Part of the reason for that zone is to prevent the insertion of plugs upside-down - i.e. using the earth pin to open the shutters on the L&N. Unfortunately, this safety feature seems to have passed the makers of many multi-gang extension leads by, and most such leads omit the zone above the E pin in the interests of a more compact product. By rights - I believe - they shouldn't be able to claim compliance with the standards.

        This one's probably ok

        This one pretty definitely isn't

        </gripe>

        M.

        1. Ken Moorhouse Silver badge

          Re: prevent the insertion of plugs upside-down

          Whoops, I'm guilty.

          It's the lesser of other evils though, such as removing an earth pin from another plug and sticking that in, or using a screwdriver.

          I've always regarded MK as the "bellwether" for mains electrical stuff - if they do something "then it must be ok".

          (Reminds me of an advert of theirs they used to run in electrician's magazines which showed a big pile of discarded MK packaging in a corner. The slogan was "you can tell the quality of an electrician by the mess they make").

    2. KarMann Bronze badge
      Flame

      Re: Who designs such cables?

      And that goes double for USB. I hate finding I can't plug two things in next to each other on a laptop with only a scant few USB ports because of the Pauli exclusion principle (loosely interpreted).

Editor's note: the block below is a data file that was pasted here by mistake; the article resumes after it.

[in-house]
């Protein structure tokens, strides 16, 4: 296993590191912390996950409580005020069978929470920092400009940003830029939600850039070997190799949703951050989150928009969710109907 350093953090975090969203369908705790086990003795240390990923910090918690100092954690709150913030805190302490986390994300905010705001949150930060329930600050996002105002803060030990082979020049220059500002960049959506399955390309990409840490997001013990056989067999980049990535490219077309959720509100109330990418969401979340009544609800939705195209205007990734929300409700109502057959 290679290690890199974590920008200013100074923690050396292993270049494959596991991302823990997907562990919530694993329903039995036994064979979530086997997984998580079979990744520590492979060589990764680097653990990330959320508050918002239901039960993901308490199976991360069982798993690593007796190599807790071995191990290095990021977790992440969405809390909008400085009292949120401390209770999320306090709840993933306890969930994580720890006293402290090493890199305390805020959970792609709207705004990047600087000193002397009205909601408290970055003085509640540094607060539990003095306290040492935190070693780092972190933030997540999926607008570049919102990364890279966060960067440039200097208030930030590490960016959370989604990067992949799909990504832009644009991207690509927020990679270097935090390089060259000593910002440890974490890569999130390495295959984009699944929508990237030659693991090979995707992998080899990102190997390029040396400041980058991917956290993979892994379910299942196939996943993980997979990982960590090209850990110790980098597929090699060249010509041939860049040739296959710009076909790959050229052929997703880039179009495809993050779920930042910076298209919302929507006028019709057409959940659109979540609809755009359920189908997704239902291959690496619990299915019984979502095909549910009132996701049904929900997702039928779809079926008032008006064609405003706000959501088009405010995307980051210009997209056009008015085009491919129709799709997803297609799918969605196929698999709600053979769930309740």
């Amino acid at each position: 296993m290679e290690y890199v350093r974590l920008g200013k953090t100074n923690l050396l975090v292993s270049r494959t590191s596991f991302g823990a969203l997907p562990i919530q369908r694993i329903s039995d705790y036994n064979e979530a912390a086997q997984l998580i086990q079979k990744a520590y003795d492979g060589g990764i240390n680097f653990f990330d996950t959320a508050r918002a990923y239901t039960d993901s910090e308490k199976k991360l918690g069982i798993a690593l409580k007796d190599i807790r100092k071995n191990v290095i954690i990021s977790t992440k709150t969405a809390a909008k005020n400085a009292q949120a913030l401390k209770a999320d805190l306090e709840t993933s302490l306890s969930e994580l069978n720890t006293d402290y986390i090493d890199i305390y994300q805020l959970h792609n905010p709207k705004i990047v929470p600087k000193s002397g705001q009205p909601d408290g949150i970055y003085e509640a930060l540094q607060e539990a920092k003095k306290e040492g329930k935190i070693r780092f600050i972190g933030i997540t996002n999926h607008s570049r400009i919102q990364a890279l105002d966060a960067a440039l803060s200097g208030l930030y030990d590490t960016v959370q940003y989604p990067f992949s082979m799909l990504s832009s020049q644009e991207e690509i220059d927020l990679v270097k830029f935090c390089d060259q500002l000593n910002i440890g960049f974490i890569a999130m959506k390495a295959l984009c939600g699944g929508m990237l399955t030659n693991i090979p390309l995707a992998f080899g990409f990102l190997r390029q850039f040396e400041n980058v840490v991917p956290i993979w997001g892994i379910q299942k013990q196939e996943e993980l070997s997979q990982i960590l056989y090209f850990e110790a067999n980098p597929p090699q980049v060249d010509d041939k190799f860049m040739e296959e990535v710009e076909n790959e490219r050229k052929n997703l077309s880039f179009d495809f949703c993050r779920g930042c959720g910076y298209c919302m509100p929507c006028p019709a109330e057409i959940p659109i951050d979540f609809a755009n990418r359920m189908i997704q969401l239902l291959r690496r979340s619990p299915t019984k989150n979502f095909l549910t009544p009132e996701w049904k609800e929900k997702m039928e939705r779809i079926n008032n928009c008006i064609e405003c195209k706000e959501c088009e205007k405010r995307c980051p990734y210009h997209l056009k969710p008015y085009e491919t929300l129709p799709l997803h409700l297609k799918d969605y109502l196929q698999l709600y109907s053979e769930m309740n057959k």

4. Len Silver badge
    Facepalm

    Either way

    With or without that hood, the reset button is too close to the port. I often have to change these things on the touch and the risk of pressing that button with your finger would be too big if you ask me. I understand why it's not recessed (as you some times need to press reset on the touch) but keeping it as far away from the ports as possible would make sense.

    1. Fred Dibnah Silver badge

      Re: Either way

      In the original advisory, Cisco said the problem was due to a 'problematic connector'. Nothing to do with the button being in a stupid place, no siree.

    2. TRT Silver badge

      Re: Either way

      You're holding the cables wrong, obviously.

      But as to why someone would want a locking tab protector... give it a few years and the patching and re-patching activity will have woven 24 of the 48 cables into a kind of rope. If you then need to withdraw a foot or so of one strand of this rope in order to reach a different port or socket, say a new bank of sockets has been added during renovation works or because the original space was under specified, then you have a choice of

      1) putting in a new, longer patch cable and leaving the old patch cable in place as a free floating end (this seems to be the usual approach!)

      2) unwinding a bit of the twist by pulling the ends back through the knotted, live, rest of the bunch - therein lies the risk to the locking tab as you pull it back through say a dozen pinch points.

      3) removing the whole of the old patch cable, binning it and replacing it. Whilst this might be the tidiest and "gold standard" approach, you're bound to be asked why the job took an hour longer than the guesstimate and involved additional items on the bill of materials (new patch cable).

      1. lglethal Silver badge
        Angel

        Re: Either way

        "You're holding the cables wrong, obviously."

        Come now, this isn't Apple were talking about here...

        1. eswan

          Re: Either way

          But they both run iOS

      2. DrewWyatt

        Re: Either way

        I got banned from doing any patching at one of my previous roles.

        I had 3 servers to patch in, and 3 adjacent ports to plug them in to at the weekend. At least 3 times a day the week before the infrastructure chap warned me that the cabling had to be neat and tidy. So I braided them. Nice and neat and tidy.

      3. eldakka Silver badge

        Re: Either way